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Watch out for deer on the roads

Watch out for deer on the roads
Motorists are being warned that collisions between deer and vehicles tend to peak at this time of year.
With night falling earlier, the peak commuting time coincides with deer coming out to feed on grass verges near roadsides.
“From October to December, there’s a higher risk of deer on the road as they move down to lower ground for both food and shelter,” Jamie Hammond, the SNH Deer Management Officer, said.  “The highest risk is from sunset to midnight, and shortly before and after sunrise.  Particularly in these peak times, we advise motorists to slow down and watch for deer crossing roads.  Be aware that if you’re driving near woods, they can suddenly appear before you have time to brake.  If you do hit a deer, report it to the police even if you’re uninjured and your car isn’t damaged, as the deer may be fatally injured and suffering.”
Other tips include:
Try not to swerve suddenly to avoid hitting a deer.  A collision into oncoming traffic could be even worse.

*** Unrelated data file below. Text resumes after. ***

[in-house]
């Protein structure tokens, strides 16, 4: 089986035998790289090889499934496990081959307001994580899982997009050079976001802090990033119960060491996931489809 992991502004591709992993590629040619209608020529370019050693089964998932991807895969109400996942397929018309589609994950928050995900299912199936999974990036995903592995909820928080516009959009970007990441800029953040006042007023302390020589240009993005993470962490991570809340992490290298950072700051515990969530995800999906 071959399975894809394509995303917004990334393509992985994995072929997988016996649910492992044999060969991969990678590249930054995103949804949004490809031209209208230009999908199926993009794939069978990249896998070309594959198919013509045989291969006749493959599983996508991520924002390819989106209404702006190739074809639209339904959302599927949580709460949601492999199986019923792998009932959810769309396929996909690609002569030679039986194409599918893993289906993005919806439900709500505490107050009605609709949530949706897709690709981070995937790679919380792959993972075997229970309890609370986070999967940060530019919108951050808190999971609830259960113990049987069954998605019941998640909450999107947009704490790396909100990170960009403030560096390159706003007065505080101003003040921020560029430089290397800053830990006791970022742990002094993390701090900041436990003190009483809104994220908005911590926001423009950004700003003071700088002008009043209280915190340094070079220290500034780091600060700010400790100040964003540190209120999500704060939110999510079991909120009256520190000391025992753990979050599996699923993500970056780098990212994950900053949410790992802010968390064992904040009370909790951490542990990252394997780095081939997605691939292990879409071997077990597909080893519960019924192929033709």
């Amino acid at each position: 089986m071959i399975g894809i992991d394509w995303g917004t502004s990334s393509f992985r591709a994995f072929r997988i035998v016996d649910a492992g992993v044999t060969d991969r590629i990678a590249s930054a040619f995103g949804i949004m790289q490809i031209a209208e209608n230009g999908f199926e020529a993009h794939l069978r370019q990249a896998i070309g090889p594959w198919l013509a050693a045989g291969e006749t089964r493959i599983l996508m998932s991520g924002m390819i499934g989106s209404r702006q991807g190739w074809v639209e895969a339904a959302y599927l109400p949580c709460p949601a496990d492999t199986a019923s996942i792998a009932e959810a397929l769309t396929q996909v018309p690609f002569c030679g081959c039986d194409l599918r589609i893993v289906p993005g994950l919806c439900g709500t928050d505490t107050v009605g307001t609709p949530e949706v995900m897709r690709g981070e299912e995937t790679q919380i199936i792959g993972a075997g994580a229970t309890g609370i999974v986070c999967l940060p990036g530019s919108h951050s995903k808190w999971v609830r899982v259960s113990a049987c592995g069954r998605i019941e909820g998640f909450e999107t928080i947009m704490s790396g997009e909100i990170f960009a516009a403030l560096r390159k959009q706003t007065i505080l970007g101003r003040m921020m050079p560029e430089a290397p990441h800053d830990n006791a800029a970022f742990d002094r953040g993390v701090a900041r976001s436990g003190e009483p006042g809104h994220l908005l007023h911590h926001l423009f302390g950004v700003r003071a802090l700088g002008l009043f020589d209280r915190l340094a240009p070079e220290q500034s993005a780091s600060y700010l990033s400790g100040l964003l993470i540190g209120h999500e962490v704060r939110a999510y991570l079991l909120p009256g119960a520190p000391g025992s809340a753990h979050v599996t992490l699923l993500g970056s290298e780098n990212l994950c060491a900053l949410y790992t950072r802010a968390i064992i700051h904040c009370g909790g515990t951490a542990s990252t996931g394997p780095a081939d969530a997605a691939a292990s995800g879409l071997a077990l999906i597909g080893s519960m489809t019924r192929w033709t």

Only brake sharply and stop if there is no danger of being hit by following or oncoming traffic.  Try to come to a stop as far away from the animals as possible to allow them to leave the roadside without panic – and use your hazard warning lights.
Be aware that more deer may cross after the first one or two you see, as they often travel in groups.
After dark, use full beams when there is no oncoming traffic, to illuminate the eyes of deer on or near a roadway and give you more time to react.  But dim your headlights when you see a deer or other animal on the road to avoid startling it.
Report any deer-vehicle collisions to the police, who will contact the person in the area who can best help with an injured deer at the roadside.  Do not approach an injured deer yourself, as it may be dangerous.
Over the past 50 years, the number and range of wild deer in Scotland have increased, while the volume of road traffic has almost doubled.  This combination has led to higher deer-vehicle collision rates across the country, with the greatest increases occurring in Aberdeenshire, Fife and the Central Belt.  This corresponds with the rise in the populations of roe deer, which are highly adaptable to lowland habitats.
A report released earlier this year, jointly commissioned by SNH and Transport Scotland, revealed that collisions between vehicles and deer have increased by 10% in Scotland since previous figures were collated.  It showed that from January 2013 to December 2015 over 4,600 recorded collisions between vehicles and deer on Scottish roads were submitted.  Taking into account the many incidents which go unreported, the true figure could be as high as 9,000 a year, resulting in 50 to 100 human injuries. 

Added: 06 December 2017

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